Interview with Thabiti Anyabwile on his new book
You’re in for a treat with Thabiti’s Anyabwile’s new book, Finding Good Elders and Deacons. Let me give you three reasons. First, it will help you grow in your understanding of what godly maturity looks like in the context of the local church. This really struck me when I read the book for the first time. Elders should exemplify the character qualities that all Christians should grow into, and so Thabiti’s meditations on the list of elder qualifications in 1 Timothy 3 and Titus 1 basically provides all of us with a portrait of what Christian maturity looks like. It’s a beautiful picture.
Second, it will provide you with an excellent discipleship tool for using with a younger Christian in a discipleship relationship.
Third, it will provide an excellent gift for your pastors or fellow pastors, giving them a tool for evaluating prospective elder and deacon candidates.
In order to provide you with a better introduction, I thought I’d ask Thabiti a few questions about the book. I’m grateful to him for taking the time to offer these replies.
1) What are some of the wrong qualities churches prioritize in their search for new elders and deacons?
Most well-intentioned churches make the mistake of looking for good qualities that re not prioritized by the scripture. So, they look for men who are well-known or popular, men who’ve been successful at business or another endeavor, or men who appear charismatic and influential. These may not be bad things, but they are in no way sufficient things or priorities. When these kinds of characteristics displace biblical godliness, churches end up looking for the wrong kinds of people who inevitably lead the church in the wrong direction. How can people who place a low priority on godliness ever hope to faithfully follow the Lord?
2) Why do the lists in characteristics of elders and deacons presented by Timothy and Titus seem so ordinary?
The list of qualifications in 1 Timothy 3 and Titus 1 really represent spiritual maturity for all Christians. We should see these qualities in some measure in the lives of every follower of the Lord Jesus Christ. In fact, elsewhere in the New Testament we find these things being commanded or commended of the “rank and file” believer. So, in one sense, the elder and is simply another Christian, one of the brothers in whom God’s grace is at work. What distinguishes the elder or deacon is the degree to which these characteristics are evident and consistent in their life. The elder and deacon should stand out as one in whom these “normal” Christian qualities occur in “abnormal” degree.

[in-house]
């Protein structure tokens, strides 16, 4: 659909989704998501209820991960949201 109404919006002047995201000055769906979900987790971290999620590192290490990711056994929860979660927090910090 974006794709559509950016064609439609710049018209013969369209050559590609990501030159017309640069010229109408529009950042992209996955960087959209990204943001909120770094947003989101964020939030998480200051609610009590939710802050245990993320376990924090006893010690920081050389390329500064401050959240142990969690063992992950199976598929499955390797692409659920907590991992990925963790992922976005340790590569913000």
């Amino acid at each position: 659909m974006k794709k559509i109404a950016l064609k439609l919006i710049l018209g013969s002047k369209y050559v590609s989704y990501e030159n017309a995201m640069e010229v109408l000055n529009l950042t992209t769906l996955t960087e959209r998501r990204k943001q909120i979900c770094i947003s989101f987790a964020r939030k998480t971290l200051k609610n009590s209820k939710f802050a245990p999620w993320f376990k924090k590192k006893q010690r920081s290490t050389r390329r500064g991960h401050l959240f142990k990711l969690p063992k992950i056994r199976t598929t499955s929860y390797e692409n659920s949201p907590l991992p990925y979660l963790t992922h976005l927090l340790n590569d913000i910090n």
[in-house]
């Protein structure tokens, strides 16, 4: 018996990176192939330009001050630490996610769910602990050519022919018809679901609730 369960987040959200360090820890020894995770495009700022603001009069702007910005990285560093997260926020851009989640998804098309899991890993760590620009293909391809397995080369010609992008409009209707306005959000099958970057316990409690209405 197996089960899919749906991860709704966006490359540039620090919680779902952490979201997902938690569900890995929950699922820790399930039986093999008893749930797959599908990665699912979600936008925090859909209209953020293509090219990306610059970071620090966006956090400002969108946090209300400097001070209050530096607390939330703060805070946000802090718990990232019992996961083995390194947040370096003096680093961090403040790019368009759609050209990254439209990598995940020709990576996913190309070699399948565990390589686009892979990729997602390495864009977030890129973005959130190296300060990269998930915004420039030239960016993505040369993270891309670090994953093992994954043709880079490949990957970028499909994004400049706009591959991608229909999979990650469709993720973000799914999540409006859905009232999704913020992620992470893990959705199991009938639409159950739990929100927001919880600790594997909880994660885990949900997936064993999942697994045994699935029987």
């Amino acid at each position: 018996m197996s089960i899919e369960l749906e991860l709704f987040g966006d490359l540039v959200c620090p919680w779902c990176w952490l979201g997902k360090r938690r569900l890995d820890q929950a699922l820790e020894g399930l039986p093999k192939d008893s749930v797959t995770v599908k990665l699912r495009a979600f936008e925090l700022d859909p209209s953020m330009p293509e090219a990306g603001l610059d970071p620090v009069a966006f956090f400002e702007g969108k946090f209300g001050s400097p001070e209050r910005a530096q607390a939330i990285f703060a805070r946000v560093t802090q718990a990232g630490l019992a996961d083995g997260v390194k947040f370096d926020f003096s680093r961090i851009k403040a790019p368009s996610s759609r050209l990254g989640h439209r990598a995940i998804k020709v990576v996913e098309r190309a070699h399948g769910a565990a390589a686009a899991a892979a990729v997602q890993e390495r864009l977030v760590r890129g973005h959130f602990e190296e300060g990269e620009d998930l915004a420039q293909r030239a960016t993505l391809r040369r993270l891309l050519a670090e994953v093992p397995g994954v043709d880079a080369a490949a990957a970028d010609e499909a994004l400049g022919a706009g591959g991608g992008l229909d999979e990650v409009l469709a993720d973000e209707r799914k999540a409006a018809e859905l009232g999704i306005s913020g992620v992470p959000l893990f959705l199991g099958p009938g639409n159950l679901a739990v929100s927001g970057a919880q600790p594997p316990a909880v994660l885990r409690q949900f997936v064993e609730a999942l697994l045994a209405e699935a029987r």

3) How have you seen the wisdom of these lists play out in your own experience working with other elders and deacons?
I’m so prone to look for people like me in some way, or to move impatiently in seeking out leaders. These qualities tend to (a) bring to our attention people that don’t fit our mold or readily appear “like us,” and (b) these qualities slow us down such that we avoid making hasty decisions to ordain elders and deacons. The qualifications actually require we take our time in order to properly discern their presence. When I’ve been patient, prayerful, and watchful for “unusual suspects,” the church has been rewarded and blessed with men God approve for the task. That’s what we want in all our churches.
4) What happens when churches forsake these lists?
Disaster. Wolves enter. Unfaithful men take the helm of the church. Sooner or later a low state of spirituality will engulf the church. Even the very image and respect for leadership itself will be tarnished as men unfit for the positions bring the offices into disrepute. Ultimately, poorly qualified leaders hinder the work and honor of the Lord in the local community.
5) Does your book have relevance for churches beyond whichever body is responsible for nominating new leaders?
I hope so. I hope it’s helpful for congregations in knowing how to pray for their leaders and strengthen the leader’s work. I pray it’s useful for aspiring pastors and ministers in discerning a sense of call and qualification. Also, I hope it’s useful as a basic discipleship tool for men. Every man should at least aspire to be an elder because the qualifications are simply another way of describing Christian maturity. Perhaps the book would even be helpful to women in the congregation, holding forth a description of mature manhood. 1 Timothy 3 is what women should expect from male leaders, what single women should pray for in a potential husband, and what married women should honor in their husbands.
Learn more about the book and purchase here.